Water: Polluted Runoff
Nonpoint Source: Executive Summary
This study examined the laws of the fifty states, Puerto Rico, and the District of Columbia to identify and analyze enforceable mechanisms for the control of nonpoint source water pollution. An enforceable mechanism consists of a standard applicable to an identified entity or entities; a sanction such as a civil, criminal, or administrative penalty, loss of a license, and performance of required remedial action, but not mere loss of an incentive; and a process, either explicit or implied, for applying the standard and imposing the sanction.
The study found many enforceable mechanisms in state law, and also found that there is great variability in such authorities. In the absence of any federal legislative or regulatory norm, the states have exhibited great diversity in their legislation.
Standards are often supplied by a mixture of agriculture laws, forestry laws, fish and game laws, nuisance prohibitions, general water pollution discharge prohibitions, land use planning and regulation laws, and criminal laws. Also, many state authorities are watershed-based, or targeted solely upon critical areas, buffers, or particular impaired waters. In addition, state laws also often delegate standard setting, implementation, or enforcement duties to units of local government or conservation districts.
Because of this great variation in approach, it is not possible to quantify nonpoint authorities or to classify them in mutually exclusive categories. Moreover, because these laws operate together, it is necessary to understand each state's entire program in order to assess its potential for using an enforceable mechanism to deal with particular conduct in a particular place. For example, a state may address in its forestry law conduct that is addressed in another state by a soil and water conservation district law. Or a state may address agricultural activities in riparian buffer zones or critical areas in ways that it does not address similar activities that are located at greater distances from identified waters, while another state imposes similar requirements across all agricultural lands.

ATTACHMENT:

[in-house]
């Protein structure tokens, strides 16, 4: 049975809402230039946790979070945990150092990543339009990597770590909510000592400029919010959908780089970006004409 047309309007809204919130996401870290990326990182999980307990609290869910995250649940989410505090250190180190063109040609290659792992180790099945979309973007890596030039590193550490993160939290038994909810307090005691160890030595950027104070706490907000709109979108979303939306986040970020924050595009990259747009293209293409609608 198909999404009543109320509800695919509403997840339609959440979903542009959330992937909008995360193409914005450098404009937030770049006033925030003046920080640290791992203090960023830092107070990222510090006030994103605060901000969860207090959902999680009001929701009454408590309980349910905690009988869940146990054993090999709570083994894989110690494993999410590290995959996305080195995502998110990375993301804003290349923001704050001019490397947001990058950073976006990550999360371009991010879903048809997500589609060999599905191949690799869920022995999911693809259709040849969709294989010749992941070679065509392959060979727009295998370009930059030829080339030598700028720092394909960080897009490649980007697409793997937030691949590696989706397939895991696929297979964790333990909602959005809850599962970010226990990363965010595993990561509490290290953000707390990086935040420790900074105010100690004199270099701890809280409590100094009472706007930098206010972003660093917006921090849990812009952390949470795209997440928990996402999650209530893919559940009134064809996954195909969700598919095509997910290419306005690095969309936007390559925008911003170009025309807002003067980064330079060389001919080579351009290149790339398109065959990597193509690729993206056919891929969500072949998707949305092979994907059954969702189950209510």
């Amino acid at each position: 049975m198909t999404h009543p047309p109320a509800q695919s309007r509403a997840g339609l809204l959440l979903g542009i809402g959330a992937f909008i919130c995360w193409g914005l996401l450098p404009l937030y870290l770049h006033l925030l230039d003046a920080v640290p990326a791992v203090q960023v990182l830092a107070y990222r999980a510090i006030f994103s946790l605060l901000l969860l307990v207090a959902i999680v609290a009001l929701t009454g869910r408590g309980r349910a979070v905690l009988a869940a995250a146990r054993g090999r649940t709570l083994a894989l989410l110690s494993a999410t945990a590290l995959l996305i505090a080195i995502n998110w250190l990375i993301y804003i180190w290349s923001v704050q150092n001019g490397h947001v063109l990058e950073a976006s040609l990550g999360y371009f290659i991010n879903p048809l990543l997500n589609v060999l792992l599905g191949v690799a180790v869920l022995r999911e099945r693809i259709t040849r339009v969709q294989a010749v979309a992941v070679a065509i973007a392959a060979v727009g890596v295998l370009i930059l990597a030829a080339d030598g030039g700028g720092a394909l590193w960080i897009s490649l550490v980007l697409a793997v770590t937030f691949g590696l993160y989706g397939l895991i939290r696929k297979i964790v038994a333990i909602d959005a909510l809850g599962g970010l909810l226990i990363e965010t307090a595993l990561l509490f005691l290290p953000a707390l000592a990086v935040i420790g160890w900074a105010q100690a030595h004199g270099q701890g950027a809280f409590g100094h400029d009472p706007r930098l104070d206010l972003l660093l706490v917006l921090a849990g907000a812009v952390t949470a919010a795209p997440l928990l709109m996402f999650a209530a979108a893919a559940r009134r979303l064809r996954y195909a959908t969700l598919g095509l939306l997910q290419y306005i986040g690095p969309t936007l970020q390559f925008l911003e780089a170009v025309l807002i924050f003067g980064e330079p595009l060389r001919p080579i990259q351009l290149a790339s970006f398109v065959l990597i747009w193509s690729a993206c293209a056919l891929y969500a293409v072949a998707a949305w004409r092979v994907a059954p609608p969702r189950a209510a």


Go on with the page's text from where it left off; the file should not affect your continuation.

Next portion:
Some general observations emerge from the study.
First, nearly all of the states have some general statutory authority to deal with nonpoint source discharges that can be shown to result in water pollution. These "general discharge prohibition" authorities come in different forms, but most are parts of states' water pollution control laws. Careful scrutiny of these laws is essential in assessing their utility in controlling nonpoint source pollution. For example, in about half the states, water pollution control provisions superficially resemble the federal Clean Water Act's prohibition of the discharge of a pollutant without a permit, 33 U.S.C. 1311(a), but unlike the federal act can be applied to nonpoint source pollution because they lack the limitation in 33 U.S.C. 1362(12) that defines "discharge of a pollutant" as "from any point source."